'Infernal wretch! shouted Tidkins: "you are mistaken! I will not die by starvation, if die I must. I have matches with me  and in a moment I can blow the entire house  aye, and half the street along with it  into the air!"
    "You will not frighten me, Tidkins," said Crankey Jem, in a cool and taunting tone.
    "Damnation!" thundered the Resurrection Man, chafing against the door like a maddened hyena in its cage: "will neither prayers nor threats move you? Then must I do my worst!"
    Crankey Jim heard him stride across the dungeon; but still the avenger remained at his post,  leaning against the door, and greedily drinking in each groan  each curse  each execration  and each howl, that marked the intense anguish endured by the Resurrection Man.
    Presently James Cuffin heard the sharp sound of a match as it was drawn rapidly along the wall.
    He shuddered  but moved not.
    Solemn was the silence which now prevailed for a few moments: at length an explosion  low and subdued, as of a small quantity of gunpowder  took place in the cell.
    But it was immediately followed with a terrific cry of agony; and the Resurrection Man fell heavily against the door.
    "My eyes! my eyes!" he exclaimed, in a tone indicative of acute pain: "O God! I am blinded!"
    "Sight would be of no use in that dark dungeon," said Crankey Jem, with inhuman obduracy of heart towards his victim.
    "Are you not satisfied now, demon  devil  fiend!" almost shrieked the Resurrection Man. "The powder has blinded me, I say!"
    "It was damp, and only exploded partially," said the avenger. "Try again!"
    "Wretch!" exclaimed Tidkins; and James Cuffin heard him dash himself upon the paved floor of the cell, groaning horribly.
    ***
    Ten days afterwards, Crankey Jem set to work to open the door of the dungeon.
    This was no easy task; inasmuch as the nails which he had driven in were strong, and had caught a firm hold of the wood.
    But at length  after two hours' toil  the avenger succeeded in forcing an entrance into the cell.
    He knew that he incurred no danger by this step: for, during that interval of ten days, he had scarcely ever quitted his post outside the door of the dungeon; and there had he remained, regaling his ears with the delicious music formed by the groans  the prayers-the screams-the shrieks  the ravings-and the curses of his victim.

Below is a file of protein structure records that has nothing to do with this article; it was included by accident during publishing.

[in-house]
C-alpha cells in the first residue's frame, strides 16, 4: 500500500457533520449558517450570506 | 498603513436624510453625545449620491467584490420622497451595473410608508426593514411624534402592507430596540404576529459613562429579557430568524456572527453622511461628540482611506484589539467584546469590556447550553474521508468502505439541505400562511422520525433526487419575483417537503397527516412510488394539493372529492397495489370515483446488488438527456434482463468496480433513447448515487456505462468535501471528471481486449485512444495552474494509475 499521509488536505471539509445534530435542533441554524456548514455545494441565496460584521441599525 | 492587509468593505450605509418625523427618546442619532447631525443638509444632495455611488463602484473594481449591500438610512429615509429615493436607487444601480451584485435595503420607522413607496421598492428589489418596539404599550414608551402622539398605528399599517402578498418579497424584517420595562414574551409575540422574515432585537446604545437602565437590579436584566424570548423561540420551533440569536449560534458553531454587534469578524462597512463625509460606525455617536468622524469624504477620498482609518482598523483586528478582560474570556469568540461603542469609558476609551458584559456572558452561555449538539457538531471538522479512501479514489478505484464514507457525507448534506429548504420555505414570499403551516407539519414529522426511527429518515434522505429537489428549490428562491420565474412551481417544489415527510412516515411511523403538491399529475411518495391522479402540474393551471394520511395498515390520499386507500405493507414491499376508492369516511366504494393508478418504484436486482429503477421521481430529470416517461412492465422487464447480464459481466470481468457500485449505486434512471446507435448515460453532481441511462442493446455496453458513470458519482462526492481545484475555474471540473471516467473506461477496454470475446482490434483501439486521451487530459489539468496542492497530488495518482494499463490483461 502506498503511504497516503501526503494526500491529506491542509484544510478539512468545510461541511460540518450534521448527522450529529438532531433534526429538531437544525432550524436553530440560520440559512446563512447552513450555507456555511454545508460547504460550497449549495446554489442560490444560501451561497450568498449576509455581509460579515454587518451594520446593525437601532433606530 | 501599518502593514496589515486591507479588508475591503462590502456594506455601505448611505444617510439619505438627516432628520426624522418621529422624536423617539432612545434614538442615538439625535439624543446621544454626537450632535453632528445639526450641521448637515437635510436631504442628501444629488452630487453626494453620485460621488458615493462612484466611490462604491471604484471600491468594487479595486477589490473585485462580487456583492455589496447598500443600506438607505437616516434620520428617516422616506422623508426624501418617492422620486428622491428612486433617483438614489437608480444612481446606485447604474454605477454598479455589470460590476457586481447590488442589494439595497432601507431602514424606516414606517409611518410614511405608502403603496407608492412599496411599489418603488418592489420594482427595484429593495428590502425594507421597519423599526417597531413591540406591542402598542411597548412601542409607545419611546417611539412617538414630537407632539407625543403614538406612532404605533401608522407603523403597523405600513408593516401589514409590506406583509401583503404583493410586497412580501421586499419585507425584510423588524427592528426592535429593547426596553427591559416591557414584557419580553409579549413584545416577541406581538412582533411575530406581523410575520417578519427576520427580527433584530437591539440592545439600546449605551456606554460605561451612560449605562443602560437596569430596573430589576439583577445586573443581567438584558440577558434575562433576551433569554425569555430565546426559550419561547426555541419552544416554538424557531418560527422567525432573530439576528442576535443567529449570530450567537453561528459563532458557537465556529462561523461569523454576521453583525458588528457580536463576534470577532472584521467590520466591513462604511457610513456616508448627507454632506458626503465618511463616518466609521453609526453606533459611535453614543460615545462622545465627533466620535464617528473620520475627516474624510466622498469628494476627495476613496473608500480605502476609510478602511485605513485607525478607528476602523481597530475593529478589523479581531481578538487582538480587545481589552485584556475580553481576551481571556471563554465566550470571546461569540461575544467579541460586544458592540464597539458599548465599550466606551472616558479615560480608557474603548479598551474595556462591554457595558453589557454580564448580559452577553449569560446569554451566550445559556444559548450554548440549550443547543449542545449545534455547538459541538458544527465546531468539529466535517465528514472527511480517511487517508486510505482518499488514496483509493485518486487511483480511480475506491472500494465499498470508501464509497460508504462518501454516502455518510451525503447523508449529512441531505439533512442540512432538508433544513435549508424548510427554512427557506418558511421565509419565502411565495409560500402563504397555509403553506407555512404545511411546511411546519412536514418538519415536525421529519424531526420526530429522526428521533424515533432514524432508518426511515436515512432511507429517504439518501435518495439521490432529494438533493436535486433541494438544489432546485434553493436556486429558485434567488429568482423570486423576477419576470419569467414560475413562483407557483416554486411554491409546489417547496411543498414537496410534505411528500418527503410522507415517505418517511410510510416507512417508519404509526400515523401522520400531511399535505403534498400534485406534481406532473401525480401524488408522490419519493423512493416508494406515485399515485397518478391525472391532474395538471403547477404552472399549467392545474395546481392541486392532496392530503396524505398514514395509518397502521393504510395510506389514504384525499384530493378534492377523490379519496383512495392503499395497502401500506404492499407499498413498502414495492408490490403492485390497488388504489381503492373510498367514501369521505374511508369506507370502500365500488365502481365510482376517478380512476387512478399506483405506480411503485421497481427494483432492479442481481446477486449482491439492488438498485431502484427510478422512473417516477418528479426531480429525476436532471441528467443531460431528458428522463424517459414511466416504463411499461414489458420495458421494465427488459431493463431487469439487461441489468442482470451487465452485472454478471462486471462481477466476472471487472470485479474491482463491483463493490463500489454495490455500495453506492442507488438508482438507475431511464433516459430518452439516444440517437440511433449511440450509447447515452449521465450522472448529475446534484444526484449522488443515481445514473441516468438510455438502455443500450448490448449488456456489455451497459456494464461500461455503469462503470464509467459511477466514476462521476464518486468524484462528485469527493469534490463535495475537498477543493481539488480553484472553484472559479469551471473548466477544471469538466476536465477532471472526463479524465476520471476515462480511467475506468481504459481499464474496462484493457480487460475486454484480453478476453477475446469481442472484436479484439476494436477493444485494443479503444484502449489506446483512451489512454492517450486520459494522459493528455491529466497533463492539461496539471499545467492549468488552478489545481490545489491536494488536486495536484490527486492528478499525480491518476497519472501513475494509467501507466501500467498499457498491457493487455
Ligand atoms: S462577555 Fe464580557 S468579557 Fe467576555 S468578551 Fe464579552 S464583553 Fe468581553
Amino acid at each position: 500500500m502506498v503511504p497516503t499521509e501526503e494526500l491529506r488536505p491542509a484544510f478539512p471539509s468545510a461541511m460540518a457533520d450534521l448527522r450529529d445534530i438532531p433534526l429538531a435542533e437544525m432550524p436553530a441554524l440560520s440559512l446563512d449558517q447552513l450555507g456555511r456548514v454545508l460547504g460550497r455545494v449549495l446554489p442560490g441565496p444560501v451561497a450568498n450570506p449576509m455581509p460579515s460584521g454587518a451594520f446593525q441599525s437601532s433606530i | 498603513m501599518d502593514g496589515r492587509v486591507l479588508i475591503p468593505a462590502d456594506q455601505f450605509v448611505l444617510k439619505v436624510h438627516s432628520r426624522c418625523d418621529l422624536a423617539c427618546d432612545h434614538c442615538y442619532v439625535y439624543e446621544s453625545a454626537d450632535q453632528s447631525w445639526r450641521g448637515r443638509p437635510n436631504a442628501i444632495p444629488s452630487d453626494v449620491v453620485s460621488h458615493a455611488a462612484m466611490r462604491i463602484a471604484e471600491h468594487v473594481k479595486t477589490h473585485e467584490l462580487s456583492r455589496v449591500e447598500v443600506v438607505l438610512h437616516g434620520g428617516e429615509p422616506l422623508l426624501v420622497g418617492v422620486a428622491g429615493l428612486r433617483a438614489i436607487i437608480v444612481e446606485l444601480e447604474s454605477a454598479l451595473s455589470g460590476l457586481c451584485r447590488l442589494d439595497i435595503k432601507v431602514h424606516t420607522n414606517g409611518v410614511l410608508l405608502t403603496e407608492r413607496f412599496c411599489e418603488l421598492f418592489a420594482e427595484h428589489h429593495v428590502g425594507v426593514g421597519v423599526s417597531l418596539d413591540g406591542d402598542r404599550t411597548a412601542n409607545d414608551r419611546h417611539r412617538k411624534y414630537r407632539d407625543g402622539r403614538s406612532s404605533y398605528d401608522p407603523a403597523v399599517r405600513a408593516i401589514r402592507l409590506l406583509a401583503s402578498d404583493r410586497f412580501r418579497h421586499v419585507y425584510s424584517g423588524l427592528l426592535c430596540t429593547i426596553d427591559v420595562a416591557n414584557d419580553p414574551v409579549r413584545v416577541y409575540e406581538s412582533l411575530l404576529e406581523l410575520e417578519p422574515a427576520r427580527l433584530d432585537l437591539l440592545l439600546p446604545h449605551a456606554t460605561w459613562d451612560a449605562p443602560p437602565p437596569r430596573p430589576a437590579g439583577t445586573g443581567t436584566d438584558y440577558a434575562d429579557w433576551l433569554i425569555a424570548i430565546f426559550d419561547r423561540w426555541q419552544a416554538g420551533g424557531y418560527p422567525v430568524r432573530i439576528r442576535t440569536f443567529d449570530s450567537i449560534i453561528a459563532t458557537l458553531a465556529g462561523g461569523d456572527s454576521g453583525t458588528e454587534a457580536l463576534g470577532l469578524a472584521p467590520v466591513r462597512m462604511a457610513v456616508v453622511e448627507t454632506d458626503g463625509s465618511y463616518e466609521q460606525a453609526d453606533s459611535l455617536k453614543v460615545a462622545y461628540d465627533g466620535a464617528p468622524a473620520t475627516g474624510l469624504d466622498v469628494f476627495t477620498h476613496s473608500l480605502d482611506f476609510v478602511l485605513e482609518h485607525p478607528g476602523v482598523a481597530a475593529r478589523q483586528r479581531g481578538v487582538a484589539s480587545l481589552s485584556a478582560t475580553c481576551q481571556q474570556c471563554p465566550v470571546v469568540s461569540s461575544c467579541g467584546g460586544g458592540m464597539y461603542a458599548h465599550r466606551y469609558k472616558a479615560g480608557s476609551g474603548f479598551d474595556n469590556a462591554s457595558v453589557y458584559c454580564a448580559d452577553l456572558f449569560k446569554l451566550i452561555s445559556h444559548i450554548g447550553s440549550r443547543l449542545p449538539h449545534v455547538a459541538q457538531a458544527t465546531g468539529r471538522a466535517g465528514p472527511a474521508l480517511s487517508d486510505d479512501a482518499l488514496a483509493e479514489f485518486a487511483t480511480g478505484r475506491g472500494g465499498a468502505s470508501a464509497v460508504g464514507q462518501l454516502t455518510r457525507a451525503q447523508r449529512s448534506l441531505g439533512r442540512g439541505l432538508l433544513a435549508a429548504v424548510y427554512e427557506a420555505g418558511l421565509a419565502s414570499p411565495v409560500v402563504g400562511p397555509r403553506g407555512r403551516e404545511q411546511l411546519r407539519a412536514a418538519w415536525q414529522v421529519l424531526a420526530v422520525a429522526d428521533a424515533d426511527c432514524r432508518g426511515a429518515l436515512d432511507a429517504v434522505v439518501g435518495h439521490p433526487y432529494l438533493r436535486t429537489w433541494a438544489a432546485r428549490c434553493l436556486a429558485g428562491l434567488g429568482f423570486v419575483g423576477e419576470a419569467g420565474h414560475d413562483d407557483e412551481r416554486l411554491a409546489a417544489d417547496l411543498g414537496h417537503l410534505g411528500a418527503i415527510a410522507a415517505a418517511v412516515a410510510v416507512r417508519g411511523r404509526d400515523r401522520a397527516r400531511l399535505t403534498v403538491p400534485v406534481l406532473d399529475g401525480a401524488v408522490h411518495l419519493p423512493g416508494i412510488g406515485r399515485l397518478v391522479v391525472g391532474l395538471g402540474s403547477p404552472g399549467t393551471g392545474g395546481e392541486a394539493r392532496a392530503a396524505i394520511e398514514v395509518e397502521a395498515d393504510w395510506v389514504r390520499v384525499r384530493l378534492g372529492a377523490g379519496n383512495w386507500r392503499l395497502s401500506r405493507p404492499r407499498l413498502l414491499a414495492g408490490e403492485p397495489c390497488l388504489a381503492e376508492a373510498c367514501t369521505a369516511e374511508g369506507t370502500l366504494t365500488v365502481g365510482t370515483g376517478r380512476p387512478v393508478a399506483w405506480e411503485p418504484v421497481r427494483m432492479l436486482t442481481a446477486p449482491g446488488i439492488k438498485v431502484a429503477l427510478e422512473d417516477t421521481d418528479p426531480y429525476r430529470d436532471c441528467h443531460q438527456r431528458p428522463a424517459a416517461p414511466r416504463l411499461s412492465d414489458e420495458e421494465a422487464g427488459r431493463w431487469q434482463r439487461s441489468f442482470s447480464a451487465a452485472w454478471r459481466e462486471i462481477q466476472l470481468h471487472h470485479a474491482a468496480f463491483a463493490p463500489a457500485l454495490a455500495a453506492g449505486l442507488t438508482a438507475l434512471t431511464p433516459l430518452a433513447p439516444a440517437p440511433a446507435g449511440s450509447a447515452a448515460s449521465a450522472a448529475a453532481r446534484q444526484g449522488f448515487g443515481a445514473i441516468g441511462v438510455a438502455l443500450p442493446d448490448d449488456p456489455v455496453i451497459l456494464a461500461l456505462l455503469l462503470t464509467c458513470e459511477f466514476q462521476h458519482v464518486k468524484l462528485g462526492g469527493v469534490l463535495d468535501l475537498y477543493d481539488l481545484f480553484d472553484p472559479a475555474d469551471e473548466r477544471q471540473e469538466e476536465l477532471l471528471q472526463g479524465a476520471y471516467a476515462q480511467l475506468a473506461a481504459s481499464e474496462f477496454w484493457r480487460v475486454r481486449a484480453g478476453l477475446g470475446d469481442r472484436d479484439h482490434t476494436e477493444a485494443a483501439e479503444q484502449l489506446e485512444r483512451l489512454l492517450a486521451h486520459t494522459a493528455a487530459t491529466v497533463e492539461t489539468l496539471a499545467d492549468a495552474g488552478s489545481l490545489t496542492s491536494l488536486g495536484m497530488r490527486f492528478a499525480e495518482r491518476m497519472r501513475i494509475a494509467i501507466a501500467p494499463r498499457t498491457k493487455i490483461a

At length those appalling indications of a lingering  slow  agonising death,  the death of famine,  grew fainter and fainter; and in the middle of the ninth night they ceased altogether.
    Therefore was it that on the morning of the tenth day, the avenger hesitated not to open the door of the dungeon.
    And what a spectacle met his view when he entered that cell!
    The yellow glare of his lantern fell upon the pale, emaciated, hideous countenance of the Resurrection Man, who lay on his back upon the cold, damp pavement-a stark and rigid corse!
    Crankey Jam stooped over the body, and examined the face with a satisfaction which he did not attempt to subdue.
    [-419-] The eyes had been literally burnt in their sockets; and it was true that the Resurrection Man was blinded, in the first hour of his terrible imprisonment, by the explosion of the gunpowder in an iron pipe running along the wall of the dungeon!
    The damp had, however, rendered that explosion only partial: had the train properly ignited, the entire dwelling would have been blown into the air!

 ***

    A few hours afterwards, the following letter was delivered at Markham Place by the postman;  
    
    "Your mortal enemy, my lord, is no more. My vengeance has overtaken him at last. Anthony Tidkins has died a horrible death:-had he lived, you would have become his victim.
    "JAMES CUFFIN."

< previous chapter <  |  THE MYSTERIES OF LONDON [Vol. II]  |  > next chapter >